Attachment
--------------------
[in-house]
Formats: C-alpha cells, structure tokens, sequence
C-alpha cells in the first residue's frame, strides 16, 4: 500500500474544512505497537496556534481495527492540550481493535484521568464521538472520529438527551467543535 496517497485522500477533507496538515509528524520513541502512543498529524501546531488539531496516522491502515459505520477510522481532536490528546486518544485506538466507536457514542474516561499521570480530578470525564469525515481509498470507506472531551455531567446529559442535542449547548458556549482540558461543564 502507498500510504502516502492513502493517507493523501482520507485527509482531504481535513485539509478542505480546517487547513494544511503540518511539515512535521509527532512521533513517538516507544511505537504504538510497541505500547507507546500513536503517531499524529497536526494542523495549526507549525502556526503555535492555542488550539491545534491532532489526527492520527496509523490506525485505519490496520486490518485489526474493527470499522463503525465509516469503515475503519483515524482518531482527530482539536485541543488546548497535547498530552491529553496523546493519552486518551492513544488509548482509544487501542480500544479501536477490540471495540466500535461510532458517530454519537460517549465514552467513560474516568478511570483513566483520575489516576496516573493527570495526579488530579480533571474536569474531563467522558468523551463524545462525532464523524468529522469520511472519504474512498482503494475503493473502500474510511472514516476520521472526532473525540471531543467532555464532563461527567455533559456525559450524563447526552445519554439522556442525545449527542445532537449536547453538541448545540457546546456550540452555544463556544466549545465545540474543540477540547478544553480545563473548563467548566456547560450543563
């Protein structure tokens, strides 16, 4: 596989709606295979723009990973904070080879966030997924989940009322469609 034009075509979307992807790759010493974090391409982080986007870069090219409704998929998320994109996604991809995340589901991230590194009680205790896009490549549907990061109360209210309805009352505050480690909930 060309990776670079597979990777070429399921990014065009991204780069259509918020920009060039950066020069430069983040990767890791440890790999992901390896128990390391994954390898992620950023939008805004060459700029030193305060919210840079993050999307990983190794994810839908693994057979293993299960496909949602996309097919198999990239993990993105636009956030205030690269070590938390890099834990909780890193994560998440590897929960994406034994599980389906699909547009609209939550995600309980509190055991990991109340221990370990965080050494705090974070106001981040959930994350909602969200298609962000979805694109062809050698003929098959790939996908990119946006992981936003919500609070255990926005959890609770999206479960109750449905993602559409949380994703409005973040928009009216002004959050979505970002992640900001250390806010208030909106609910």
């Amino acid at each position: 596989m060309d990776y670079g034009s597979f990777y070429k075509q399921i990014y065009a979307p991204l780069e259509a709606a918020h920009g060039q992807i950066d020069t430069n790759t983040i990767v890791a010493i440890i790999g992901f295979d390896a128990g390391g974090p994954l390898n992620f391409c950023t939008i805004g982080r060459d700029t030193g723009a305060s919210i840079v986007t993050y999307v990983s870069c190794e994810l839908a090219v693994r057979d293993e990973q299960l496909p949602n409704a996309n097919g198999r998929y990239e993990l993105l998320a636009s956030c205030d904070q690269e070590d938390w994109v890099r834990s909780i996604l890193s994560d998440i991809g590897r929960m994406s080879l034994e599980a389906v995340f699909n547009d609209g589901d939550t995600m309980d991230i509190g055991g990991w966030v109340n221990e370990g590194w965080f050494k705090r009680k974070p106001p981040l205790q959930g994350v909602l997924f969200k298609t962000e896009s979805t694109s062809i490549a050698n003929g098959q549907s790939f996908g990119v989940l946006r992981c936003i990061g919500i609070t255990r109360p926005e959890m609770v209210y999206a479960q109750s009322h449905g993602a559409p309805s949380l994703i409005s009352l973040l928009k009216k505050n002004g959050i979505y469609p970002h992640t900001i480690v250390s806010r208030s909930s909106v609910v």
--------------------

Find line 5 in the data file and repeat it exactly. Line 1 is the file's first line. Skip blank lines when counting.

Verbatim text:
């Amino acid at each position: 596989m060309d990776y670079g034009s597979f990777y070429k075509q399921i990014y065009a979307p991204l780069e259509a709606a918020h920009g060039q992807i950066d020069t430069n790759t983040i990767v890791a010493i440890i790999g992901f295979d390896a128990g390391g974090p994954l390898n992620f391409c950023t939008i805004g982080r060459d700029t030193g723009a305060s919210i840079v986007t993050y999307v990983s870069c190794e994810l839908a090219v693994r057979d293993e990973q299960l496909p949602n409704a996309n097919g198999r998929y990239e993990l993105l998320a636009s956030c205030d904070q690269e070590d938390w994109v890099r834990s909780i996604l890193s994560d998440i991809g590897r929960m994406s080879l034994e599980a389906v995340f699909n547009d609209g589901d939550t995600m309980d991230i509190g055991g990991w966030v109340n221990e370990g590194w965080f050494k705090r009680k974070p106001p981040l205790q959930g994350v909602l997924f969200k298609t962000e896009s979805t694109s062809i490549a050698n003929g098959q549907s790939f996908g990119v989940l946006r992981c936003i990061g919500i609070t255990r109360p926005e959890m609770v209210y999206a479960q109750s009322h449905g993602a559409p309805s949380l994703i409005s009352l973040l928009k009216k505050n002004g959050i979505y469609p970002h992640t900001i480690v250390s806010r208030s909930s909106v609910v």